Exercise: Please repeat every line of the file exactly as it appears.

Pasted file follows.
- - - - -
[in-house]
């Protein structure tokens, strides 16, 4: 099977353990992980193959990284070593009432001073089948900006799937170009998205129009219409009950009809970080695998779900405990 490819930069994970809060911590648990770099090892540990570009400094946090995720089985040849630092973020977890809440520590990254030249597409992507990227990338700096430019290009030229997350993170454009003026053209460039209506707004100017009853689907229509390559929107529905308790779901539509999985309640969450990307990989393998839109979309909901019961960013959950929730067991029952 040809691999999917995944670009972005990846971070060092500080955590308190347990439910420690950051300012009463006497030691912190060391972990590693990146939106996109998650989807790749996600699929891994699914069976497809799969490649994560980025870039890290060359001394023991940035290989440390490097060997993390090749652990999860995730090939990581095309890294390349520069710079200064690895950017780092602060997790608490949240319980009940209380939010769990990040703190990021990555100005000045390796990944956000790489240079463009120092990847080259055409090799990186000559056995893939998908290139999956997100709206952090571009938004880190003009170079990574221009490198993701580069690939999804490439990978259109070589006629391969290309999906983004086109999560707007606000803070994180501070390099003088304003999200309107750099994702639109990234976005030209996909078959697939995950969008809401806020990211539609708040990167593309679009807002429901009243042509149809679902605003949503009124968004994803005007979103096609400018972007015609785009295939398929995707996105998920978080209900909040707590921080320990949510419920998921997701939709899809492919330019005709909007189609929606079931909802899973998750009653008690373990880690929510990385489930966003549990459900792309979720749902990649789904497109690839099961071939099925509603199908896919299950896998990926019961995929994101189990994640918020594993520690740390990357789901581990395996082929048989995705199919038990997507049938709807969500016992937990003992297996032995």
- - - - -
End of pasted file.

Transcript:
[in-house]
């Protein structure tokens, strides 16, 4: 099977353990992980193959990284070593009432001073089948900006799937170009998205129009219409009950009809970080695998779900405990 490819930069994970809060911590648990770099090892540990570009400094946090995720089985040849630092973020977890809440520590990254030249597409992507990227990338700096430019290009030229997350993170454009003026053209460039209506707004100017009853689907229509390559929107529905308790779901539509999985309640969450990307990989393998839109979309909901019961960013959950929730067991029952 040809691999999917995944670009972005990846971070060092500080955590308190347990439910420690950051300012009463006497030691912190060391972990590693990146939106996109998650989807790749996600699929891994699914069976497809799969490649994560980025870039890290060359001394023991940035290989440390490097060997993390090749652990999860995730090939990581095309890294390349520069710079200064690895950017780092602060997790608490949240319980009940209380939010769990990040703190990021990555100005000045390796990944956000790489240079463009120092990847080259055409090799990186000559056995893939998908290139999956997100709206952090571009938004880190003009170079990574221009490198993701580069690939999804490439990978259109070589006629391969290309999906983004086109999560707007606000803070994180501070390099003088304003999200309107750099994702639109990234976005030209996909078959697939995950969008809401806020990211539609708040990167593309679009807002429901009243042509149809679902605003949503009124968004994803005007979103096609400018972007015609785009295939398929995707996105998920978080209900909040707590921080320990949510419920998921997701939709899809492919330019005709909007189609929606079931909802899973998750009653008690373990880690929510990385489930966003549990459900792309979720749902990649789904497109690839099961071939099925509603199908896919299950896998990926019961995929994101189990994640918020594993520690740390990357789901581990395996082929048989995705199919038990997507049938709807969500016992937990003992297996032995």